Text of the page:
Cambridge is at war. Though it may not be as well known as town vs. gown or Johns vs. everyone else, it is a bitter dispute, raged from time immemorial by all who live here. There have been casualties on both sides (a pedestrian knocked down outside Little Waitrose, equalised when someone with right and the Highway Code on their side caused me to career into a fence); it is an war of attrition which will continue long after the Gardies vs. van of Life dispute is resolved. Everyone has a side, with spies for each front making occasional forays into enemy territory, only to return to the true path. It is, of course, the battle of cyclists vs. pedestrians.
For two long years in Cambridge, I was, resolutely, a sick-of-it-all pedestrian, tired of kamikaze mad-men; jumping red lights, treating zebra crossings with contempt and regarding the one-way system with the relaxed blasé attitude familiar to anyone clubbing the night before an 8am supervision. They mow down innocent walkers, hurling abuse at perfectly reasonable actions, such as walking down Rose Crescent (no cyclists allowed, not that seems to matter to the harried-looking, wild-eyed Johns medic leaving at ten past for a 9am lecture). They are rude, dangerous and seem to have only the vaguest of acquaintances with the rules of the road. They are a menace to the mild-mannered passerby. They are, in essence, awful.
But then the tables turned: my allegiance switched faster than a porter detecting someone on the grass. I became one of those I had previously despised; for two months over the summer, I became a cyclist. During this time, I realised quite how mistaken I had been. It is, in fact, pedestrians who are the most infuriating plague to roam this fair city. They step out without looking. They are blissfully unaware and ignorant of the difference between a ‘pavement’ and a ‘road’. They tell me to ‘read the sign’ when if they had, in fact read the sign, they would know I was actually doing nothing wrong. I was instructed by my Cambridge resident friends to gain some ‘Cycling Zen’, where you let the stupidity of pedestrians and other cyclists wash over you like a sad tide. But I had none: pedestrians are awful.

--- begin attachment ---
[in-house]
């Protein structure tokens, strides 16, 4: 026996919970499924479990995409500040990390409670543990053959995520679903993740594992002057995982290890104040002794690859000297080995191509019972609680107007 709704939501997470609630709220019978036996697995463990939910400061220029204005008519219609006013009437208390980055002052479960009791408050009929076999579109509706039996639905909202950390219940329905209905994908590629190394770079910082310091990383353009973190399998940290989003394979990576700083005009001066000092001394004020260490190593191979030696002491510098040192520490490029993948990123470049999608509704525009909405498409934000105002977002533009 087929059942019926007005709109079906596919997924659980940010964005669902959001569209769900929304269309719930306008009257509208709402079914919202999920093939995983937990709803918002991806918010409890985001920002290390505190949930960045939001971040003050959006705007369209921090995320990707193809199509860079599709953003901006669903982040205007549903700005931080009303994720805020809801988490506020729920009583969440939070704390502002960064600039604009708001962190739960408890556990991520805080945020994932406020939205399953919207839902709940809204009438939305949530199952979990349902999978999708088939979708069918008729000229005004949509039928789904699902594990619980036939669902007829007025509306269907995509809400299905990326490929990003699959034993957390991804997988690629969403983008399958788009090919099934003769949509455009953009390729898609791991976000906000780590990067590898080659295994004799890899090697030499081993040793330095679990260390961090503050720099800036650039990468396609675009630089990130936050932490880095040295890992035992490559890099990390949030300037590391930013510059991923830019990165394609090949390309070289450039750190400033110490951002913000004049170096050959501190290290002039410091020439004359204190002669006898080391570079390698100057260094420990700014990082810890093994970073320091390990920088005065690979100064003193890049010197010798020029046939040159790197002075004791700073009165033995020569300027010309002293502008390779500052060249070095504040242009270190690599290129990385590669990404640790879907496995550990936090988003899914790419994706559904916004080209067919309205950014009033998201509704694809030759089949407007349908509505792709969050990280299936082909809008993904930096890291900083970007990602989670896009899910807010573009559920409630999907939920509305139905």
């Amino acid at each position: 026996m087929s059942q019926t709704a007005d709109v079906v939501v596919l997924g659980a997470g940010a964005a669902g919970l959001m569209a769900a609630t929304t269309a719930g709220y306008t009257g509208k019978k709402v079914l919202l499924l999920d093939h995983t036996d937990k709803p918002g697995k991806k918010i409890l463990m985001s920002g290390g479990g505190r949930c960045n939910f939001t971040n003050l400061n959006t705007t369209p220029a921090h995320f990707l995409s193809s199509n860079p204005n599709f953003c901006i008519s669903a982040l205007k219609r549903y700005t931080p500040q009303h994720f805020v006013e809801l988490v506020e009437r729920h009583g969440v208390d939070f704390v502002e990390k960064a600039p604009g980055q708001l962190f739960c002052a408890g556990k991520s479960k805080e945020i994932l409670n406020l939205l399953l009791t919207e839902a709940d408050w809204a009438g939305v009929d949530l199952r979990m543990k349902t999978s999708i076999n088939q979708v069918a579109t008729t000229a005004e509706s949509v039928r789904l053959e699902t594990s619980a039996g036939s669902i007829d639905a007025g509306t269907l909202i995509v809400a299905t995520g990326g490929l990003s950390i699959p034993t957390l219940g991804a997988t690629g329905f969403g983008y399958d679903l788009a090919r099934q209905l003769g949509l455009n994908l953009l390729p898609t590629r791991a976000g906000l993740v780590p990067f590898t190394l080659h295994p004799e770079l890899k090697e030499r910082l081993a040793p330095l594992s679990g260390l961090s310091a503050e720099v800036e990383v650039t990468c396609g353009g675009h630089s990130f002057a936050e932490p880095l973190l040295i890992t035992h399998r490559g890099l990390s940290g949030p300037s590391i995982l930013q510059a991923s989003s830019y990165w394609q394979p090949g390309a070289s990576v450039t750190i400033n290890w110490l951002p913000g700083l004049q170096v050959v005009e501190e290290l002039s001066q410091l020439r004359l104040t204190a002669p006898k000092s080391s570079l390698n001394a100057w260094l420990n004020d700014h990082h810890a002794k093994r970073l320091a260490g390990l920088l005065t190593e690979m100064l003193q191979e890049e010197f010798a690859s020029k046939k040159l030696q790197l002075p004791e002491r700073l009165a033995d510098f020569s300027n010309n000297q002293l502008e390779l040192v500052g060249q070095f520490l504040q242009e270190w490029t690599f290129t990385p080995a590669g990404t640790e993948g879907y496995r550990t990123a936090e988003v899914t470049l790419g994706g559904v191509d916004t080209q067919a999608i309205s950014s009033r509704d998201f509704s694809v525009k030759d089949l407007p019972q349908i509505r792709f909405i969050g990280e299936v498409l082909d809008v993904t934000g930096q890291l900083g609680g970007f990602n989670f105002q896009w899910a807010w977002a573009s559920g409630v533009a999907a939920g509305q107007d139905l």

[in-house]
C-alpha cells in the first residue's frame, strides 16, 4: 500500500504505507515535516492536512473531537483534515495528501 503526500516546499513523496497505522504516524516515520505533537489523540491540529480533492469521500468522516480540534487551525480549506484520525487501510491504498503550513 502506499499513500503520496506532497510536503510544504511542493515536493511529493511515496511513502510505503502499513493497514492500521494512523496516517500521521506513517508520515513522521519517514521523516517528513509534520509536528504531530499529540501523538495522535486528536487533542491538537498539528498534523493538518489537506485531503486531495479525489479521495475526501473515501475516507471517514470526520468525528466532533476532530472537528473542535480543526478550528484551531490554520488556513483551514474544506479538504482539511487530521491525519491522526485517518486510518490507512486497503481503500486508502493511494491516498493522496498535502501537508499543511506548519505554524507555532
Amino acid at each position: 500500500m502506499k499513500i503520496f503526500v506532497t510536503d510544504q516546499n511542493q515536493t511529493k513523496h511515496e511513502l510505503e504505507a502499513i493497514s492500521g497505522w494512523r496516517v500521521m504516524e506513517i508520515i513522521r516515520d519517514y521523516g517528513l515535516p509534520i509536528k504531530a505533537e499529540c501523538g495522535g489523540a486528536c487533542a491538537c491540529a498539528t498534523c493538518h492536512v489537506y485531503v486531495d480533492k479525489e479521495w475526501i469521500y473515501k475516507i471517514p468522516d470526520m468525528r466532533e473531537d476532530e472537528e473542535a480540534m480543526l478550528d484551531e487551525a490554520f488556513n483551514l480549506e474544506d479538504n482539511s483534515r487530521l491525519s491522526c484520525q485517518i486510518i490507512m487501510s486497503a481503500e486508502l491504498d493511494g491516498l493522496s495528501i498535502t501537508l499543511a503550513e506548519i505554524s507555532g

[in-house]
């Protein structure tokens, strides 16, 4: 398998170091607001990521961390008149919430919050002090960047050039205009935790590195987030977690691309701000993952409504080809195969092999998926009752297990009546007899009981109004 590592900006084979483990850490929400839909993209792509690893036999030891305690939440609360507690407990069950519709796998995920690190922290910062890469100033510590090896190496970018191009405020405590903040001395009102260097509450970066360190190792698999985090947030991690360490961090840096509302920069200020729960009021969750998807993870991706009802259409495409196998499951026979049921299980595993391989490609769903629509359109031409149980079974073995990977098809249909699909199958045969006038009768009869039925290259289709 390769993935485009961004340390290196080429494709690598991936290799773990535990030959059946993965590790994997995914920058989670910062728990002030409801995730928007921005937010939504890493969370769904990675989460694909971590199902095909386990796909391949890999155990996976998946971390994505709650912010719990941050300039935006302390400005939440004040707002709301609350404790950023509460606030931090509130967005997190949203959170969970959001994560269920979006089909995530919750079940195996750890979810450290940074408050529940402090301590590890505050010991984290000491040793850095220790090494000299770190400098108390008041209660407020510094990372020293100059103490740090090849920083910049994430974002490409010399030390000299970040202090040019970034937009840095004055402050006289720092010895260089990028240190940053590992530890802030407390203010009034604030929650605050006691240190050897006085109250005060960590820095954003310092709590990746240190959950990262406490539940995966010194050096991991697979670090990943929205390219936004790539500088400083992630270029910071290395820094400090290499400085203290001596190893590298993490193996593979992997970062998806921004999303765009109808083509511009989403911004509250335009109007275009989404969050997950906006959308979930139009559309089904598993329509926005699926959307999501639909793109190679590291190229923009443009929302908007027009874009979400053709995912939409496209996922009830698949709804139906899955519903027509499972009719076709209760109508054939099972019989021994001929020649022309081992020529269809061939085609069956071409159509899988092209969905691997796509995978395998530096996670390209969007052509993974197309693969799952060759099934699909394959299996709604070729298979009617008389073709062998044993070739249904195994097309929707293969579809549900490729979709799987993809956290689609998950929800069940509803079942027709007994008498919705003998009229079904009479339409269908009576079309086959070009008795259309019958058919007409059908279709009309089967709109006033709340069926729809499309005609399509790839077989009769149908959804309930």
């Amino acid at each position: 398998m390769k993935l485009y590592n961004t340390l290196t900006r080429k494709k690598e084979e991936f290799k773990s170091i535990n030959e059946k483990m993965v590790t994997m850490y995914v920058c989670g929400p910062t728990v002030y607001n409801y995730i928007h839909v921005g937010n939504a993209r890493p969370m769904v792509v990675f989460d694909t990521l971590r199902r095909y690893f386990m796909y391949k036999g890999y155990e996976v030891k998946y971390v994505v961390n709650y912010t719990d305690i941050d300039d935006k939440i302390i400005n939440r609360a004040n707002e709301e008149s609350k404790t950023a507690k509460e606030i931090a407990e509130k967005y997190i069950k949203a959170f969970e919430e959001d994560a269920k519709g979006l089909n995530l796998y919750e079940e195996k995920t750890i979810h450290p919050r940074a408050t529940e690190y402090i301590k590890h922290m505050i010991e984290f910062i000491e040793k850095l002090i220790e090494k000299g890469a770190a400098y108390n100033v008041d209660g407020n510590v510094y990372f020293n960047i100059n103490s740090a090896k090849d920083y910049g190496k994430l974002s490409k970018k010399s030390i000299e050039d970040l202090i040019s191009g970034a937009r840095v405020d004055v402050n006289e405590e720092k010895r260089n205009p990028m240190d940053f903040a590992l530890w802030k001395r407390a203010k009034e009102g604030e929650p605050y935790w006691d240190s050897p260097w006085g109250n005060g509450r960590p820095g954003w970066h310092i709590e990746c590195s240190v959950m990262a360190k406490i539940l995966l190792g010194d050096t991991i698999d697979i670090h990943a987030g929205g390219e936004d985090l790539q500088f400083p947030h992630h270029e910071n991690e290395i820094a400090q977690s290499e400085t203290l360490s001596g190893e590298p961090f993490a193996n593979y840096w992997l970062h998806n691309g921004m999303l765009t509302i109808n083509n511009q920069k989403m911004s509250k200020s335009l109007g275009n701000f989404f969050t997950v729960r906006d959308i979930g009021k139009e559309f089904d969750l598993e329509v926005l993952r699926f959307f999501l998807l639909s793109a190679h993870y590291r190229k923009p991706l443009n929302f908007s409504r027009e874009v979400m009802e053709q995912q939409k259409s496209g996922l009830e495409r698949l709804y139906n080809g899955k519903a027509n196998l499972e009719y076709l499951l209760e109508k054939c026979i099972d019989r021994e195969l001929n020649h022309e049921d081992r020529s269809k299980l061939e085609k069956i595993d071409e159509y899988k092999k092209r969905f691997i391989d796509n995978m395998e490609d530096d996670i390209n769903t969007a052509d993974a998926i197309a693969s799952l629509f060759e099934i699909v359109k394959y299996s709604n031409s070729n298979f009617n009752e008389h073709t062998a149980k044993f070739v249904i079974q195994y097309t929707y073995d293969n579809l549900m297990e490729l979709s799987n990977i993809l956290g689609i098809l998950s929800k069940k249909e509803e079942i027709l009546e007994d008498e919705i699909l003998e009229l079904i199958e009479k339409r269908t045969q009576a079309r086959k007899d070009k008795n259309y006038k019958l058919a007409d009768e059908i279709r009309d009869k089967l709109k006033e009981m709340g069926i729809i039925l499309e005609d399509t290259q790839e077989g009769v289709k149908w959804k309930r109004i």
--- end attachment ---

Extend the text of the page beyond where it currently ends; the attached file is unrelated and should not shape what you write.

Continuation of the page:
Now, as I tread an unsteady path, with a foot on both the pedals and the pavement, I can, at last, regard the argument with clarity which had before alluded me. The truth is that neither pedestrians, nor cyclists are, as a collective, awful: you just have a few turds who ruin it for everyone else. Now, it might seem hard to believe that at this point in term, when a flood of remarkably uninformed idiots have taken to the road (and, occasionally, the pavement), but it is true. The problem is that the current situation doesn’t improve fast enough: you are reliant on the shouts of ‘IT’S A ONE WAY SYSTEM’, maps of cycle routes and yells of ‘STOP AT RED LIGHTS DUMB-ASS’ gradually filtering through to those who have recently taken to the wheels. Safe cycling at this point is primarily the domain of those who bothered going to the cycling safety booth at the freshers fair for information, rather than a free bike seat cover.
But an end is in sight: there could be an armistice on the cards. The solution? Well, cycling safety courses should become a stalwart of every college freshers week (they are already taught to children at schools in the city). Cycling maps, which clearly demarcate cycle lanes, the one-way system and roads with a no bike policy, should be in every freshers welcome pack. A leaflet, which concisely summarises the relevant parts of the Highway Code, such as lights and crossings, should be placed in every pigeon hole, and a copy should accompany every bike sale in the city.
Cyclists should be aware and read signs (for example, the Jesus Green footbridge sign says ‘Cyclists Dismount’ not ‘Cyclists dismount if it pleases your majesty’). And finally, stop for pedestrians on the zebra crossing outside the Round Church. It’s the law. Happy cycling!